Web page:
Not all the enhanced services that are capturing future cloud users' interest lie outside the data center. Interest in private cloud operations that can work in conjunction with the public cloud grew markedly in 2011. Microsoft and VMware in particular have turned their attention to enabling the higher-level services included in the build out of private cloud environments--making use of their virtualization products as a set of core cloud software that runs inside a companies' own data center. That software includes VMware's vSphere 5 and Microsoft's System Center. With these higher-level services, the emphasis is on managing a company's virtualized data center environment to allow functions such as end-user self-service; policy-driven operations, such as finding new storage space when a disk array fills up; and user chargeback based on hours of use.
Virtualization vendors already are at the center of modern data centers, because their software creates the virtualized portion of the data center. By expanding capabilities into virtualization management, they can convert virtualized hosts into a pooled resource that includes storage and networking and the construction of server templates for end users to activate.
The virtualization vendors have enabled the creation of virtual machines, assigning them CPU, storage, memory, and network bandwidth, then allowing them to be moved around to different hosts throughout the day. "Every year the expectation for embedded management capability is a line that moves higher," says Ramin Sayar, VMware's vice president of products. If you were able to create a well-designed virtual machine that users could deploy this year, the expectation next year will be to generate the same VM with an added layer of automation. At some point, I expect one of the virtualization vendors will offer a system that creates a recoverable duplicate at an alternative site every time a new VM is generated. That is, every application has automated disaster recovery, a condition that is far from true today. So far, no one is volunteering to include this as an option in their software.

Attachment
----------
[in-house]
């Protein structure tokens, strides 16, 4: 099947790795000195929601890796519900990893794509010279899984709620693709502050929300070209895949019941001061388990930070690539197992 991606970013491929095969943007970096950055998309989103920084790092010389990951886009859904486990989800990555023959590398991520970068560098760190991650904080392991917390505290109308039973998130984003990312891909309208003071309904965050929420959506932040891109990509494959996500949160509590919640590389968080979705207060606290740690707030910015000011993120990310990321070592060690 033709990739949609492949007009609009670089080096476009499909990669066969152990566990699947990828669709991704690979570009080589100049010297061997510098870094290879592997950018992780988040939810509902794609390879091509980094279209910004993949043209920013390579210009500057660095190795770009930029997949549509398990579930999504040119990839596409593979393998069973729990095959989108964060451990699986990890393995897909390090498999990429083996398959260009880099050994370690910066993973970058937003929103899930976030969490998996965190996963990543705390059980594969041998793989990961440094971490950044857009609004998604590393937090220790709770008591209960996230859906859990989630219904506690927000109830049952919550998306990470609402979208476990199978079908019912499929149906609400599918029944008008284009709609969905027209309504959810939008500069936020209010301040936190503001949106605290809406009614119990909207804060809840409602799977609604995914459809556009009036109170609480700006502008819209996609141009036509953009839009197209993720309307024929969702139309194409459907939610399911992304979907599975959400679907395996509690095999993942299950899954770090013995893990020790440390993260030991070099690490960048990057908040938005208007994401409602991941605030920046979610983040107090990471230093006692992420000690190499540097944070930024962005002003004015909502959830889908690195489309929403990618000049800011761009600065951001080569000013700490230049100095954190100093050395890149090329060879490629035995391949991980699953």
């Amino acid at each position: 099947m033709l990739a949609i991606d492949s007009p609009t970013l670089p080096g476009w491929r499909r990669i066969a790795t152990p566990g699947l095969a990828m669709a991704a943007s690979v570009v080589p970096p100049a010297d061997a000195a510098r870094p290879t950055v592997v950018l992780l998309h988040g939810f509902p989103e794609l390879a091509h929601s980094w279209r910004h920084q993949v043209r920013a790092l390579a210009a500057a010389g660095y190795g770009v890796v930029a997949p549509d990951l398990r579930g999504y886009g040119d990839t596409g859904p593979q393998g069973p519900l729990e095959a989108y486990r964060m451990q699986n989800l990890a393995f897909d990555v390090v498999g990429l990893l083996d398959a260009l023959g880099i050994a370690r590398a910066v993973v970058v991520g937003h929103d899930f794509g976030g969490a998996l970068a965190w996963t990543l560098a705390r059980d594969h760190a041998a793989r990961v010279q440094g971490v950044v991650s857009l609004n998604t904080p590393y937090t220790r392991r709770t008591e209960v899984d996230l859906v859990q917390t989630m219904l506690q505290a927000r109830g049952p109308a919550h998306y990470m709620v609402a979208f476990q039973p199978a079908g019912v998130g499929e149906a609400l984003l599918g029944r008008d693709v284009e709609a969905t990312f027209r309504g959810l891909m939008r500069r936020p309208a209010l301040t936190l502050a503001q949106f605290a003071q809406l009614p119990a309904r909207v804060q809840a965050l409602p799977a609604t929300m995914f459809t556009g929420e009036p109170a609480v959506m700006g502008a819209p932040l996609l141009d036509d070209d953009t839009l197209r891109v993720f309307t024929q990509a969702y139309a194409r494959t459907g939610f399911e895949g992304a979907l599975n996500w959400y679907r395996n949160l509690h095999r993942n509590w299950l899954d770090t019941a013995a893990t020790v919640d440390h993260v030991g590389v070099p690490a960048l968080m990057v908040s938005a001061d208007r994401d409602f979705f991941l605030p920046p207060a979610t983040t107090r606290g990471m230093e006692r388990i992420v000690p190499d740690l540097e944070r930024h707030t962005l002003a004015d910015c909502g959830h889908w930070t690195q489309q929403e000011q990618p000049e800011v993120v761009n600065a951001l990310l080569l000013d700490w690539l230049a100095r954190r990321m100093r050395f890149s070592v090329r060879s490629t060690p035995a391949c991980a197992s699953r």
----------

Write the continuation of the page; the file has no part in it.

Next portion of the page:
To create this more highly automated private cloud requires more and more combined intelligence to be put into the virtualization software. It's not only the effort of the virtualization vendor. It's also necessary for the network manager, the storage manager, and the server administrator to combine their design intelligence with the best feedback they can get from operations, then dictate the limits within which end-user self-service may live in their organization. In effect, the virtualization software and the cross-discipline IT management team will create a set of choices, and automated services can take over from there to activate a given VM.
The private and public cloud services that we know today are not static. They will constantly seek a higher level of abstraction, just as aeronautical engineering seeks aircraft capable of higher speeds and altitudes, to provide better service to the business end user. That process is well underway and cloud users are interested, according to the results of this survey. The main question is how far it can go.
Charles Babcock is an editor-at-large for InformationWeek.
According to our Outlook 2012 Survey, IT should expect soaring demand but cautious hiring as companies use technology to try to get closer to customers. Also in the new, all-digital issue of InformationWeek: Inside Windows Server 8. (Free registration required.)